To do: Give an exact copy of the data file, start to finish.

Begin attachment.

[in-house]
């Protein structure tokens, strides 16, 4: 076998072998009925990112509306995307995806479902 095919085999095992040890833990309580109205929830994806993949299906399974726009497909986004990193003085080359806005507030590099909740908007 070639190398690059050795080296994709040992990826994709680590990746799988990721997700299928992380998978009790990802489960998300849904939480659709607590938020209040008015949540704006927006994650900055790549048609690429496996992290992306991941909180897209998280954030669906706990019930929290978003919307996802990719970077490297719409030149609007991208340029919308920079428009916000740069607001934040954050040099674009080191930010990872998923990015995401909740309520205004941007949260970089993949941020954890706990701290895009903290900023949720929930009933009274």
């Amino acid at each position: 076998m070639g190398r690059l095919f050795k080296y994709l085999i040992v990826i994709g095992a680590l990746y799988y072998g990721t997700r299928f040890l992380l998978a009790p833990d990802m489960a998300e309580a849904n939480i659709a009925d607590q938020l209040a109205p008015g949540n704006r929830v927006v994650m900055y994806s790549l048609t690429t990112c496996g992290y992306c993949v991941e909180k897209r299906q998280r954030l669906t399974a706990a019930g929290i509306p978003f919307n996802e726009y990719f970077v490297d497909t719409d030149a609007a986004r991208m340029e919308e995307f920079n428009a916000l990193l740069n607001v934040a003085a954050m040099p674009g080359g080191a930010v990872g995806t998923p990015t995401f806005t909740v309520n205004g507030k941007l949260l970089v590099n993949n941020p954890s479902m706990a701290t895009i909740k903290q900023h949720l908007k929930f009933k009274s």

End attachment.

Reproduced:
[in-house]
């Protein structure tokens, strides 16, 4: 076998072998009925990112509306995307995806479902 095919085999095992040890833990309580109205929830994806993949299906399974726009497909986004990193003085080359806005507030590099909740908007 070639190398690059050795080296994709040992990826994709680590990746799988990721997700299928992380998978009790990802489960998300849904939480659709607590938020209040008015949540704006927006994650900055790549048609690429496996992290992306991941909180897209998280954030669906706990019930929290978003919307996802990719970077490297719409030149609007991208340029919308920079428009916000740069607001934040954050040099674009080191930010990872998923990015995401909740309520205004941007949260970089993949941020954890706990701290895009903290900023949720929930009933009274």
């Amino acid at each position: 076998m070639g190398r690059l095919f050795k080296y994709l085999i040992v990826i994709g095992a680590l990746y799988y072998g990721t997700r299928f040890l992380l998978a009790p833990d990802m489960a998300e309580a849904n939480i659709a009925d607590q938020l209040a109205p008015g949540n704006r929830v927006v994650m900055y994806s790549l048609t690429t990112c496996g992290y992306c993949v991941e909180k897209r299906q998280r954030l669906t399974a706990a019930g929290i509306p978003f919307n996802e726009y990719f970077v490297d497909t719409d030149a609007a986004r991208m340029e919308e995307f920079n428009a916000l990193l740069n607001v934040a003085a954050m040099p674009g080359g080191a930010v990872g995806t998923p990015t995401f806005t909740v309520n205004g507030k941007l949260l970089v590099n993949n941020p954890s479902m706990a701290t895009i909740k903290q900023h949720l908007k929930f009933k009274s």